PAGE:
Cinema tensions laid bare by deep crack in theatrical release windows
Universal’s deal with Odeon owner AMC has redrawn the architecture of the business
Universal Pictures’ deal with Odeon cinemas owner AMC will see big movies available for home audiences much sooner than they have been in the past. Photograph: Valerie Macon/AFP
The antagonist in this entertainment industry kerfuffle is – or was – Universal Pictures and NBCUniversal chief executive Jeff Shell. The party taking umbrage at its behaviour, and also, you know, those hurtful things Jeff said, was Odeon cinemas owner AMC, the largest cinema chain operator in the world.
But there has been a twist: Universal Pictures and AMC have kissed and made up offscreen, and it has fallen to Cineworld, the world’s second-largest cinema operator, to get the hump with its rival for failing to hold its previous line.
The beef concerned the system of theatrical windows that has typically given cinemas exclusivity over major Hollywood movie releases for three months (or closer to four in this part of the world) before they hit premium video-on-demand service.
These “windowing” practices have helped sustain cinema admissions and kept alive some that might otherwise have gone under.
And yet as part of a landmark pact between Universal and AMC, Universal is now free to make its films available to rent online 2½ weeks after they land in AMC cinemas. “The wrong move at the wrong time,” was Cineworld’s terse verdict.
Let’s take a moment to acknowledge the “huh” factor of a mid-pandemic row about how long cinemas should get to keep films to themselves. From the perspective of film lovers living in places with no open cinemas, this is like a row about how to divvy up a cake when there is not only no cake, but no eggs, sugar or flour either.
Cinemas are still struggling to reopen. Those that are open have, of necessity, a lot of empty seats. In Ireland, about half had made a comeback by July 24th, according to advertising sales house Wide Eye Media. But the notable absentees include the big international players: only a smattering of Odeons are in action again, while Dublin’s 17-screen Cineworld emailed customers last week to say it was “still not viable” to reopen and gave no date as to when it might.
Perhaps it is the worldwide suspension of normal trading since March that has given aggrieved players in various industries more headspace than they would usually have to unpick the balance of power in their business relationships. This might otherwise be known as picking fights, except these skirmishes have the hallmarks of survival negotiations too.
The long-bubbling tensions about the ever-shortening theatrical windows blew up spectacularly in April, when AMC declared it would no longer show Universal films after “unacceptable” comments from NBCUniversal’s Shell.
Boosted by the $100 million that animated musical Trolls World Tour had raked in from digital sales after its original spring cinema release was derailed, Shell had mused to the Wall Street Journal that, as soon as everything was open again, “we expect to release movies on both formats”.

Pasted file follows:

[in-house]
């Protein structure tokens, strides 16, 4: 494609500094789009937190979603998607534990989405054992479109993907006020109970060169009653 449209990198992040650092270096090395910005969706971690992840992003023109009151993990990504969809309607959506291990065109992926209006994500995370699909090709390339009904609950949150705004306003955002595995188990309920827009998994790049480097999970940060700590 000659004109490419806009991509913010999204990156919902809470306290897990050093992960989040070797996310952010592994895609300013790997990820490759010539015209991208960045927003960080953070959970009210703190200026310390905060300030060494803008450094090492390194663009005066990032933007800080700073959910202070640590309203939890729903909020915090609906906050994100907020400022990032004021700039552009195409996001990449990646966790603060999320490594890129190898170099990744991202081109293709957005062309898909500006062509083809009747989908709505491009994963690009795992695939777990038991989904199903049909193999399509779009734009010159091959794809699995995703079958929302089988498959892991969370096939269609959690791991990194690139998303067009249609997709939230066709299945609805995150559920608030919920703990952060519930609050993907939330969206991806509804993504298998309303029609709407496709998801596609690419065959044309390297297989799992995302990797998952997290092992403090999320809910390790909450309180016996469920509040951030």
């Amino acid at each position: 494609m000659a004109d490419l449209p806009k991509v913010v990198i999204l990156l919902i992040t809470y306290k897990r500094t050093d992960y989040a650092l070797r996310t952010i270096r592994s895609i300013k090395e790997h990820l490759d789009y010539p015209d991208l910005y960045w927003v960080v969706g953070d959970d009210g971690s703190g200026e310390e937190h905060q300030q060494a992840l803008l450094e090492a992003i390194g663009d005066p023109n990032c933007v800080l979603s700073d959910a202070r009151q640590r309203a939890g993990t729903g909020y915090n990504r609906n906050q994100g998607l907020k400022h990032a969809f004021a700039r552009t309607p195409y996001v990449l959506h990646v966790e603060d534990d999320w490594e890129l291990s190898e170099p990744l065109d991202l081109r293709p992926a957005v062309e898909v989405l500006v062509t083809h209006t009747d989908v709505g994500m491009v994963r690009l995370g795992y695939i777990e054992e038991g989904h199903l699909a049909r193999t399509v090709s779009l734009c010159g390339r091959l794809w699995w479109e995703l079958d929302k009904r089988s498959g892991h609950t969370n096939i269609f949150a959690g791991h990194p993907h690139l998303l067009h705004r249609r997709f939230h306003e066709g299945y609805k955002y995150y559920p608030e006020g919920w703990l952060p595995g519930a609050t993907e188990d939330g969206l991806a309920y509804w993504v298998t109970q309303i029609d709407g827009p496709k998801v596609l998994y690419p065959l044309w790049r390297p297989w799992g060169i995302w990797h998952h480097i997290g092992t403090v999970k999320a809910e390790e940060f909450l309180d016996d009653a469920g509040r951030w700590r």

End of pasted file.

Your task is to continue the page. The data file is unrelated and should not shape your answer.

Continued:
Such two-timing was “disappointing” to AMC, which insisted it was left with no choice: its cinemas in the United States, Europe and the Middle East would not be playing any Universal movies when they reopened. Not even the ninth film in the Fast and Furious franchise would darken its swinging doors.
And, no, AMC chief executive and chairman Adam Aron added, this was “not some hollow or ill-considered threat” – a remark that inevitably sounded like a hollow and ill-considered threat.
In a distinct change of tone last week, AMC “enthusiastically” embraced a new model in which the theatrical window for Universal’s films will be slashed from 90 to 17 days and AMC will receive an undisclosed share of Universal’s premium video-on-demand revenue – a sweetener that hints at how AMC feels the cinema business is going.
Virus flare-ups in the US have pushed studios to delay already delayed releases
Premium video-on-demand will create “added potential for increased movie studio profitability”, AMC reasoned, which “should in turn lead to the green-lighting of more theatrical movies”.
Cineworld, spluttering out its high-margin popcorn, deemed the rationale for the deal “unclear”. It still intends to boycott Universal and any releases that “do not respect the established theatrical window” (Netflix’s awards bait, for example, has long been banished from its screens).
In Ireland, meanwhile, Trolls World Tour is now showing in the Omniplex, Movies@ and Arc cinemas.
What AMC, which counts Chinese conglomerate Dalian Wanda as its biggest shareholder, and Cineworld have in common is that they have spent much of 2020 teetering on the financial brink. New debt agreements have been struck to stave off possible bankruptcy, though the picture remains blurred, the future scrappy.
Virus flare-ups in the US have pushed studios to delay already delayed releases, with Mulan’s “unset” place on the Disney release calendar symbolising the current state of flux.
To cinemas, it will be small comfort that Disney has so far opted to “unschedule” this live action remake – a potential $1 billion earner at the box office – rather than take the drastic step of dispatching it straight to streamer Disney Plus.
Covid-19 has condemned to permanent closure cafes, restaurants, clubs and theatres that were, by many metrics, popular destinations. It will be a Hollywood miracle if all cinemas survive.
Arthouses and other modest, locally owned screens with ties to their national film industries can choose to wage campaigns for public subsidies, but the indebted multinational multiplexes, which have done so much since the 1980s to reverse the decline in admissions, may be searching for saviours too.